IKEA could be moving soon.
If it does, it won’t go far. Just a little more than a mile south.
And if it is constructed, it will be the largest IKEA store in the U.S., the company said.
The current store near the mall will eventually close once the new site on South San Fernando is developed, which could be by fall 2016.
The City Council is scheduled to discuss the project February 25, after the Planning Board recommended its approval last month.
The project consists of almost 23 acres and 15 parcels of land, according to a city staff report on the project.
Twenty two structures will be demolished, or the equivalent of almost 465,00 square feet, the report states.
At roughly 470,000 square feet, the new store will be almost double the size of the existing store.
IKEA in Downtown Burbank is one of the company’s higher performing stores, but suffers from parking and circulation “challenges” and the loading area is insufficient, Joseph Roth, a spokesman for IKEA, said about the reasons behind the proposed move and a new store at the January 13 Planning Board meeting.
The existing store isn’t visible from the highway and IKEA would like customers to have quicker access to the store, Roth said.
Finding the closest entrance to IKEA on your first visit can indeed be challenging. Additionally, pedestrians park away from the store and have to walk across a busy corridor of cars wanting to access other areas of the mall.
This matters, Roth said, because “sales will taper off.”
It would mean limited sales growth for IKEA and limited growth in tax revenue for the city, he said.
“Relocation is the only viable option,” Roth said. “It improves the customer shopping experience, grows our presence and keeps us in the city.”
The site IKEA would like to move to is located off San Fernando Boulevard, south of Downtown Burbank. When completed, the IKEA would stand next to the existing shopping center that houses a Ralph’s and Starbucks, among other businesses, near Alameda Avenue.
The main entrance to the store would be from First Street, which would be extended from Santa Anita Avenue, where it currently dead ends, to Providencia Avenue.
First and Providencia would be the main vehicular entrance, and the store entrance would face the freeway.
The new store would have a First Street address, and IKEA would promote the Olive Avenue exit from the freeway, to encourage access from First, store representatives said at the meeting.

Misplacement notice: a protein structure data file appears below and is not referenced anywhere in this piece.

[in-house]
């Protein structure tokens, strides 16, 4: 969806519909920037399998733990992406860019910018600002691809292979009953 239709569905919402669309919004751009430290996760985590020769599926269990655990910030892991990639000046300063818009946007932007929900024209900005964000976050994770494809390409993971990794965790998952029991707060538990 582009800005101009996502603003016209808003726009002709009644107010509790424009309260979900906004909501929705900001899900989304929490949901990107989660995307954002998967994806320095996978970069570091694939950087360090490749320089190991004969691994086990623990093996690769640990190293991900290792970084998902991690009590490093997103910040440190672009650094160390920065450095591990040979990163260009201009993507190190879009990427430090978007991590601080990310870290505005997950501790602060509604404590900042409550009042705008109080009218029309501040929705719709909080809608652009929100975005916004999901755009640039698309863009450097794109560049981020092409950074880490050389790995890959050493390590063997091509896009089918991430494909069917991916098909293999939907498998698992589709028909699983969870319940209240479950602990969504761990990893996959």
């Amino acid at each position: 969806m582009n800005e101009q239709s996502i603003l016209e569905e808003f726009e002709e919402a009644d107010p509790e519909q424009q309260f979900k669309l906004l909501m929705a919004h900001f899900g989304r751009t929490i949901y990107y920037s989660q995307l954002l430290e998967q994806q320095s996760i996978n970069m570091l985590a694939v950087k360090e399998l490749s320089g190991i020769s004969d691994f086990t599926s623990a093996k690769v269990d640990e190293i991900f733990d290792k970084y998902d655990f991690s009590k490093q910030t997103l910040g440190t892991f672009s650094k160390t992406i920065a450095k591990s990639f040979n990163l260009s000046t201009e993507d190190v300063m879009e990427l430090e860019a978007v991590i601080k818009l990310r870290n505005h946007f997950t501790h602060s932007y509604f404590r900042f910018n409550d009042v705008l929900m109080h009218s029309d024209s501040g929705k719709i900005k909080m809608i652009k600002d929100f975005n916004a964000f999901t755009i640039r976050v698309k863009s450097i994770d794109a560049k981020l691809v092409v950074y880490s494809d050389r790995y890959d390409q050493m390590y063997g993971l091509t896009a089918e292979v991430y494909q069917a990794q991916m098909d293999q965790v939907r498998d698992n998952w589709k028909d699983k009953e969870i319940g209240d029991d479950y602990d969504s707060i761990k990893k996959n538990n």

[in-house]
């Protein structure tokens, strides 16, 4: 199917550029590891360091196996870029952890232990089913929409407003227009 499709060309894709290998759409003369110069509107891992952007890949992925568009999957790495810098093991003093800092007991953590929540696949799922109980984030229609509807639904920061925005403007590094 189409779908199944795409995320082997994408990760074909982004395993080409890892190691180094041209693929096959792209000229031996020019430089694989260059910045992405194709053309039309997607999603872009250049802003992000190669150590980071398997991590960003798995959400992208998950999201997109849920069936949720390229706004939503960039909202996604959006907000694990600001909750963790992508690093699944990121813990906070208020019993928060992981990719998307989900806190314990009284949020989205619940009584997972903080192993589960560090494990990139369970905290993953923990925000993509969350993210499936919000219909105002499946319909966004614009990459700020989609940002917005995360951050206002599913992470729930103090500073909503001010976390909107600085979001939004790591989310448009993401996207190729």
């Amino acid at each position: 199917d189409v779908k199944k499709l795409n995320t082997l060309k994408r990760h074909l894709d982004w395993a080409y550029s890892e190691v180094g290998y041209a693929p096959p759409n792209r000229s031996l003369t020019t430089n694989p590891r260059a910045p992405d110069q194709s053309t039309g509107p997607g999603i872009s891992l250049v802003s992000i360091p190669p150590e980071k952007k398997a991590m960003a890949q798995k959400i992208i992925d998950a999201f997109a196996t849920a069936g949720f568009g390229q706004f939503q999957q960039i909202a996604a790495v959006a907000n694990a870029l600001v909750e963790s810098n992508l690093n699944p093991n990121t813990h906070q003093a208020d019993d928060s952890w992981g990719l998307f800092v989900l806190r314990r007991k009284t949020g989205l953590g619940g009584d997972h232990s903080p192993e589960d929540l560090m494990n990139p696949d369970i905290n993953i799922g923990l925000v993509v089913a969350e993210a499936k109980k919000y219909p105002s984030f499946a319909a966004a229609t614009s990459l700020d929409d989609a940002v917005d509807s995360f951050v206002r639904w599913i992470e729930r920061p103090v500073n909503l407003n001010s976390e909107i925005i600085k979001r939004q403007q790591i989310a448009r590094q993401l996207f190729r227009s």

Another entrance would be located just west of the main entrance, at Providencia and Bonnywood Place.
A new, signalized entry would be located at San Fernando and Elmwood Avenue, which would be the back of the store. IKEA delivery trucks needing to unload would also enter from San Fernando, but unloading is scheduled to take place during non-peak hours, the staff report states.
Loading for home delivery trucks would take place near the front of the store.
IKEA representatives noted that all customer loading will take place on the site, and that customers could take their carts to their cars, just as they do at other newer and larger IKEA stores.
An existing driveway just south of Elmwood on San Fernando could also be an entry and exit option as there are no restrictions on who can use that driveway, although it is primarily intended for use by the future owners of 811 S. San Fernando, a building that is currently for lease, Patrick Prescott, deputy city planner, said.
In approving the project, Planning Board members noted that the main entrance to IKEA would be from First Street and said that with the proposed improvements, including remediation of the soil, they were satisfied that impacts on the area would be mitigated.
Members of the board, however, took issue with a 108-foot tall sign that would be visible from the I-5 freeway, and the project was approved without the sign.
No relocation assistance will be offered to the business owners, and IKEA representatives said tenants have been aware of the project for some time and have been paying below-market rent.
In addition to traffic improvements, other enhancements include wider sidewalks on San Fernando and near the project entrance, as well as an additional turning lane from eastbound Alameda to northbound San Fernando.
IKEA plans to place solar panels on top of the rooftop parking, and will offer 1,726 parking spaces, more than the city requires, in addition to a lower parking area.
Details of the soil remediation were not discussed, although IKEA’s remediation expert said the California Regional Water Quality Control Board had a plan in place that IKEA would implement. Buildings and soil would be removed and the water board must give its approval for IKEA to refill the site. It was noted that remediation at the site has been on-going.
Roth said that should IKEA receive approval, they will then close on the land and be able to purchase it. He said IKEA does not disclose the purchase price or the cost of the project.
He would only say that the project cost was in the millions.
“Nine digits,” he added.
The City Council meeting takes place
February 25 at City Hall, and begins at 6:00 p.m.
Editors Note: The hearing has been rescheduled for March 11 at 6 pm